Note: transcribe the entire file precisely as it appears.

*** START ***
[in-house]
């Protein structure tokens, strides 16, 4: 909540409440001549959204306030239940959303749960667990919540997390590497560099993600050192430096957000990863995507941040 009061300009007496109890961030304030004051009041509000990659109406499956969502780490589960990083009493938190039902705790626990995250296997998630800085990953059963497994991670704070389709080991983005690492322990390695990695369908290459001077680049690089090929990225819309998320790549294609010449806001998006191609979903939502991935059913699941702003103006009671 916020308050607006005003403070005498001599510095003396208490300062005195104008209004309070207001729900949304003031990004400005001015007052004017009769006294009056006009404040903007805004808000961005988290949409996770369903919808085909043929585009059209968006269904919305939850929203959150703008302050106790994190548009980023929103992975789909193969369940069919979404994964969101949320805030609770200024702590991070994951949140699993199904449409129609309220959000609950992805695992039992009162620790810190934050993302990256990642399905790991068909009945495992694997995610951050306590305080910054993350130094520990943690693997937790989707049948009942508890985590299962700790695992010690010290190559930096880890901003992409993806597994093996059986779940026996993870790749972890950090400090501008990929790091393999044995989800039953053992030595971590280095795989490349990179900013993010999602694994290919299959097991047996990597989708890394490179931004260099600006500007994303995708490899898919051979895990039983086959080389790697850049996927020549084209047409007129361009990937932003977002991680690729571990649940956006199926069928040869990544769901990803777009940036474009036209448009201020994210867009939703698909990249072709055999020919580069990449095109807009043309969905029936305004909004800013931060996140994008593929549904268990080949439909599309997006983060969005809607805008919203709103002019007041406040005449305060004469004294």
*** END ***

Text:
[in-house]
């Protein structure tokens, strides 16, 4: 909540409440001549959204306030239940959303749960667990919540997390590497560099993600050192430096957000990863995507941040 009061300009007496109890961030304030004051009041509000990659109406499956969502780490589960990083009493938190039902705790626990995250296997998630800085990953059963497994991670704070389709080991983005690492322990390695990695369908290459001077680049690089090929990225819309998320790549294609010449806001998006191609979903939502991935059913699941702003103006009671 916020308050607006005003403070005498001599510095003396208490300062005195104008209004309070207001729900949304003031990004400005001015007052004017009769006294009056006009404040903007805004808000961005988290949409996770369903919808085909043929585009059209968006269904919305939850929203959150703008302050106790994190548009980023929103992975789909193969369940069919979404994964969101949320805030609770200024702590991070994951949140699993199904449409129609309220959000609950992805695992039992009162620790810190934050993302990256990642399905790991068909009945495992694997995610951050306590305080910054993350130094520990943690693997937790989707049948009942508890985590299962700790695992010690010290190559930096880890901003992409993806597994093996059986779940026996993870790749972890950090400090501008990929790091393999044995989800039953053992030595971590280095795989490349990179900013993010999602694994290919299959097991047996990597989708890394490179931004260099600006500007994303995708490899898919051979895990039983086959080389790697850049996927020549084209047409007129361009990937932003977002991680690729571990649940956006199926069928040869990544769901990803777009940036474009036209448009201020994210867009939703698909990249072709055999020919580069990449095109807009043309969905029936305004909004800013931060996140994008593929549904268990080949439909599309997006983060969005809607805008919203709103002019007041406040005449305060004469004294």